At the top is John James Audubon's 1831 depiction of a Florida cormorant, and below it is a photo I took last week, just down the street.
In my last posting, I showed views of my back yard. In this view from my roof, one can see the estuary, and beyond it Little Bayou, which leads into Tampa Bay. Since this photograph was taken, mangroves have been planted along the estuary, and they've grown to almost block my ground level view of the water. While that's a disappointment, mangroves are vital to the food chain of marine life, thus insuring that birds like the cormorant will stick around.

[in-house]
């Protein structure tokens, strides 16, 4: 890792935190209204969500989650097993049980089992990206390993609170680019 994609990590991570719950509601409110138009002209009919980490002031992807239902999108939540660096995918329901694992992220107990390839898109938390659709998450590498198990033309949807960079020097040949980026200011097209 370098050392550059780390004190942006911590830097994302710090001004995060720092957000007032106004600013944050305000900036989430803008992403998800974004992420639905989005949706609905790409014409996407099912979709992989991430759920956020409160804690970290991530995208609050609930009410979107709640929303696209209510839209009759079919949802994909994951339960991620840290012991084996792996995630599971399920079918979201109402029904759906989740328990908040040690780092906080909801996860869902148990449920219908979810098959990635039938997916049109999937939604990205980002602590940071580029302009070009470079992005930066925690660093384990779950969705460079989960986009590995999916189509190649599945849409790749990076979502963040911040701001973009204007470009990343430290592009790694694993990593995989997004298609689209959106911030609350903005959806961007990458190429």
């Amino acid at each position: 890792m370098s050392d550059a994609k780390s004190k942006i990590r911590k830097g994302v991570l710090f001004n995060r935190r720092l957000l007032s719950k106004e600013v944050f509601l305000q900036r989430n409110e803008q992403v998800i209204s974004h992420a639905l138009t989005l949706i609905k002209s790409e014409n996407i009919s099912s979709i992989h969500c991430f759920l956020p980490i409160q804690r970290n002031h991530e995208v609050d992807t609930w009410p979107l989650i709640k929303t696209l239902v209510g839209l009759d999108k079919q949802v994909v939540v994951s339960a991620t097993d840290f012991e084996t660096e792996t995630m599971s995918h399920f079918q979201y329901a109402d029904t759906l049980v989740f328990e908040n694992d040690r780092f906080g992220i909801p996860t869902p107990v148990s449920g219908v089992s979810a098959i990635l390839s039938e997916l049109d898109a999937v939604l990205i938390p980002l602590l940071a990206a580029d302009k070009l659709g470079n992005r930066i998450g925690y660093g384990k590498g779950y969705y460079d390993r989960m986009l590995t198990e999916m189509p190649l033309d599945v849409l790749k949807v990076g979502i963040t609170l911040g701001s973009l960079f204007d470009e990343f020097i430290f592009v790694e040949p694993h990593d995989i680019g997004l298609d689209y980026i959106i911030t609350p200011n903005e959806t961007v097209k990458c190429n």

And so if I want to watch the cormorants, I walk about 1½ blocks to this seawall and have a seat.
Cormorants are interesting to watch. They will swim in the water to catch fish, but unlike other seabirds, their feathers don't repel water in the same way, and they will become water-logged.
After a dip or plunge in the water, cormorants need to dry off, and therefore spend much of their daytime roosting between meals. That's why the fellow in the photo below is spreading his wings.
In Asia, cormorants are used to help fishermen catch their haul, and for an extraordinarily beautiful image of that, I direct you to a National Geographic page, here. .